Scientists discover the first life form known to eat viruses

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Viruses are apparently no exception to the canine world of nature. In a recent study, scientists found evidence that some microscopic organisms actively feed on viruses. Although this may be the first “virovore” ever documented, many more probably exist, according to the team.

Simply put, viruses are incredibly tiny packages of genetic material. Although they perform many biological functions, such as replicating, they must infect and take over the machinery of cells belonging to other organisms to do so – a parasitic state of being that has led to fierce debate and continuous on whether viruses should be considered living beings. Regardless of their exact definition, viruses play many vital roles in the life cycle of every other creature in the world, including humans.

Researchers from the University of Nebraska-Lincoln appear to be the first to investigate whether viruses could be on the menu. Their Previous work introduced them to chloroviruses, viruses abundant in fresh water that infect green algae. They wondered if some organisms living in water had ever relied on viruses for energy.

To test their hypothesis, they first took samples of pond water. Then they moved as many distinct types of microscopic beings through the water as possible. Finally, they introduced large amounts of chlorovirus into the water and just waited a day to see if anything would change.

At the end of their experiments, they identified a species of Dumbbells– a single-celled protozoan – which seemed to eat chloroviruses. Not only did virus populations decline in the presence of the Dumbbells, but the number of protozoa increased at the same time, indicating that the microbes were using the virus as fuel. the Dumbbells also didn’t grow when the chloroviruses weren’t there. And when the team used a fluorescent green dye to label the DNA of the chloroviruses before they entered the water, they could clearly see the “stomachs” of the Dumbbells then light up, seemingly confirming their viral diet.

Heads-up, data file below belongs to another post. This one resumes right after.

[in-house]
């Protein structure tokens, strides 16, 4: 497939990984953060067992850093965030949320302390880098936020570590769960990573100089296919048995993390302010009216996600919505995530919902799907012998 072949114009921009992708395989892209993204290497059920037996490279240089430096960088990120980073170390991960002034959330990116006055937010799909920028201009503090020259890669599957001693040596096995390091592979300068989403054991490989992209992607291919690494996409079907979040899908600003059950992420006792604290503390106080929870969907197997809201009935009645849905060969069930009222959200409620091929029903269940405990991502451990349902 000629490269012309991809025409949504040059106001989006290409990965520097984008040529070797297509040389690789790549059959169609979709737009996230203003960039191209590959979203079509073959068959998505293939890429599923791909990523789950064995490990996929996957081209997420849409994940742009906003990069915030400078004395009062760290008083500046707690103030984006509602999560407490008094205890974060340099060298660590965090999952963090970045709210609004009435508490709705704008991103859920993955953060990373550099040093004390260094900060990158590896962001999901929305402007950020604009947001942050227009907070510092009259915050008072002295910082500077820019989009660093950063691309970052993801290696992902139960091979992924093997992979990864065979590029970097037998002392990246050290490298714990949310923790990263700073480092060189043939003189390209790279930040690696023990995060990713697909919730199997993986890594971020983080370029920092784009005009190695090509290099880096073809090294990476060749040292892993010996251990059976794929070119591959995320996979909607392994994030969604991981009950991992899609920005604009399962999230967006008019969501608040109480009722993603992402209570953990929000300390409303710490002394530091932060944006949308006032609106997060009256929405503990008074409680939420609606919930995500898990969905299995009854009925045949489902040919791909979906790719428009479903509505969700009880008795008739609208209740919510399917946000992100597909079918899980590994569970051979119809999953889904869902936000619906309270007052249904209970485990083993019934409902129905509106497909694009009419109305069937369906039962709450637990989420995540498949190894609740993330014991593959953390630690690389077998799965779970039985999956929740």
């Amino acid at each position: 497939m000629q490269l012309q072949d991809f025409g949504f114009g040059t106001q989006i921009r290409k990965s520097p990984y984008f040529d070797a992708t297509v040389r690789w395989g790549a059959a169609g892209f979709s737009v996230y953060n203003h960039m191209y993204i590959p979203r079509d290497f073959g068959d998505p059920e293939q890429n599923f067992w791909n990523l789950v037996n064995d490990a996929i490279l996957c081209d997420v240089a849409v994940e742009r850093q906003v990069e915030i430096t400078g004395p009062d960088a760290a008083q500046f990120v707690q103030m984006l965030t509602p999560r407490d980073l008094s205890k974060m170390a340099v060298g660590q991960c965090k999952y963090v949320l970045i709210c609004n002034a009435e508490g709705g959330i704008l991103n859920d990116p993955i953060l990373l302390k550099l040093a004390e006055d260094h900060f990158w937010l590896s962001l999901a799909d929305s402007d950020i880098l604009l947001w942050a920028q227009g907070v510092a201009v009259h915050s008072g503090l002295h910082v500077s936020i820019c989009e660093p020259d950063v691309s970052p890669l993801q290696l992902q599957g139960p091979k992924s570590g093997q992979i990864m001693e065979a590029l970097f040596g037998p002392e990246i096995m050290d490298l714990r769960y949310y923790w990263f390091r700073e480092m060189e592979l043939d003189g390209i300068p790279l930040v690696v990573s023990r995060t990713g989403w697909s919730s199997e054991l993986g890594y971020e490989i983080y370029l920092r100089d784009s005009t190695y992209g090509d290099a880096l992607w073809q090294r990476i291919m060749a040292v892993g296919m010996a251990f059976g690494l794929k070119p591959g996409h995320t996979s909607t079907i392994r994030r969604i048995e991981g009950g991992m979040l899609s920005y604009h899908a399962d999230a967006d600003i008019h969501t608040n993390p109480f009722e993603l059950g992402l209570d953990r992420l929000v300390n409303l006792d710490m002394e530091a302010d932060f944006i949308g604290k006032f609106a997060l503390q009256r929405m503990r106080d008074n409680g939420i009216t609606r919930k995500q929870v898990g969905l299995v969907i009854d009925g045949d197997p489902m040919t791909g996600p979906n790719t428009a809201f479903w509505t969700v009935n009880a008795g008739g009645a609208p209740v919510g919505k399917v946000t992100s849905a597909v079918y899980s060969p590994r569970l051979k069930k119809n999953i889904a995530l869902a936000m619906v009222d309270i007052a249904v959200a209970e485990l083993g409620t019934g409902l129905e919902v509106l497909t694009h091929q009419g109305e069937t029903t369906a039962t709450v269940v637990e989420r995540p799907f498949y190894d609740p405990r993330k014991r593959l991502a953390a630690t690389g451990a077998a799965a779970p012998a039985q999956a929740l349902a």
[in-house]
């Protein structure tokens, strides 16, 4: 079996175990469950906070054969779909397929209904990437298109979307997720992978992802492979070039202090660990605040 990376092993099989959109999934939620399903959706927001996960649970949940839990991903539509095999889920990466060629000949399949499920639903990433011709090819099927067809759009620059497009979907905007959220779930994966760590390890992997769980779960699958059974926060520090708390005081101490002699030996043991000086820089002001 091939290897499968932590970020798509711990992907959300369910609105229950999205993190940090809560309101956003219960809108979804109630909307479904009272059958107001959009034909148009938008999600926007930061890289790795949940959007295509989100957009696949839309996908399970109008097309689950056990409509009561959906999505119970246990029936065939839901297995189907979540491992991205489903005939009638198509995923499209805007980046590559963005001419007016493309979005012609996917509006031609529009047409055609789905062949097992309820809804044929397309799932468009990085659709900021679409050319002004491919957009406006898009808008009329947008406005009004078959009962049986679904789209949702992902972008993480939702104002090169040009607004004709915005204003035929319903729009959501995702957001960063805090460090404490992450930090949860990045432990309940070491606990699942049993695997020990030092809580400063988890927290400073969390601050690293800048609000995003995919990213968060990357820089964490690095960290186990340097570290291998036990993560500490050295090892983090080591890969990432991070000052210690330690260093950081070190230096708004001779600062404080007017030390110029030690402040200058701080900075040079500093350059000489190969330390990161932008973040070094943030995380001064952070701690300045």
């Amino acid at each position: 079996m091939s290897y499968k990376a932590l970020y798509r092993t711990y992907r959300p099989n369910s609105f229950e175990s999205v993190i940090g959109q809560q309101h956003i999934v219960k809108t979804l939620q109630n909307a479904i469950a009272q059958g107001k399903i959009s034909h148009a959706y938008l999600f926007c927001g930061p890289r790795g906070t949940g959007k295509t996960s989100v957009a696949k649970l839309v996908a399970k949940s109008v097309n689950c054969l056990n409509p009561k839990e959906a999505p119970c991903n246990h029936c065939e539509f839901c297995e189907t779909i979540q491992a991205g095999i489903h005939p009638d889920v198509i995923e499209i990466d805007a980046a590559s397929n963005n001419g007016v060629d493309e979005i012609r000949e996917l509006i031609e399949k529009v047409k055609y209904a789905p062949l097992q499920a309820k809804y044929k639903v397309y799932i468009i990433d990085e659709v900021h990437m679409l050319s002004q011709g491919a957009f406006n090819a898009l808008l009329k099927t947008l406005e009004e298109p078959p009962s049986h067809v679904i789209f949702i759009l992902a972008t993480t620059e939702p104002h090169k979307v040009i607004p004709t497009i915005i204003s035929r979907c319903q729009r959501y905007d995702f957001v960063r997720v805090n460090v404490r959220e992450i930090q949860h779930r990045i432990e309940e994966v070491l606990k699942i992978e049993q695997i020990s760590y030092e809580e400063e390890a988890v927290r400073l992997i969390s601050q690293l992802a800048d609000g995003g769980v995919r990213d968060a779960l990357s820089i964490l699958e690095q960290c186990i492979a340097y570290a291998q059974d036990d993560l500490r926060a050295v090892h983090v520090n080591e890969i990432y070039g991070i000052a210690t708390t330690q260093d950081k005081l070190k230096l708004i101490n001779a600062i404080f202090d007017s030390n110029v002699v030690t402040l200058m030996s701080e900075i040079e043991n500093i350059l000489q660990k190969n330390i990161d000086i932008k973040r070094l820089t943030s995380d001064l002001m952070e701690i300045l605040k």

It’s perhaps not too surprising that some smaller creatures evolve to intentionally ingest viruses. But as far as the researchers could tell, their study is the first to show that some microbes can sustain themselves with viruses alone. their findings, published late last month in the Proceedings of the National Academy of Sciences, also suggest that Dumbbells can feed on chloroviruses as effectively as other microscopic organisms can feed on tiny food sources like bacteria and algae. They feel that Dumbbells in a small pond may be able to eat up to 10 trillion chlorovirus per day.

“[Viruses are] made up of some really good stuff: nucleic acids, lots of nitrogen and phosphorus,” said lead author John DeLong, associate professor of biological sciences, in a statement published by the university. “So many things will eat whatever they can find. Surely something would have learned to eat these very good raw materials.

Far from being a mere curiosity, the team’s research could have important implications. These viruses are already known to play a vital role in their freshwater environments, as they recycle carbon and other nutrients, effectively preventing the energy provided by these nutrients from reaching other more life forms. large. But if living things eat these viruses, which are then eaten by larger organisms, etc., then some of the nutrients and energy that they would normally recycle might move up the food chain instead.

“If this happens on the scale that we think it could be, it should completely change our view of the global carbon cycle,” DeLong said.

DeLong and his team say they have since identified other microorganisms that appear capable of “virovariance” in the lab. But while they suspect many creatures can feed on viruses, they plan to find out if this happens regularly in nature. And from there, more work will be needed to find out how virovores affect their surrounding environment.

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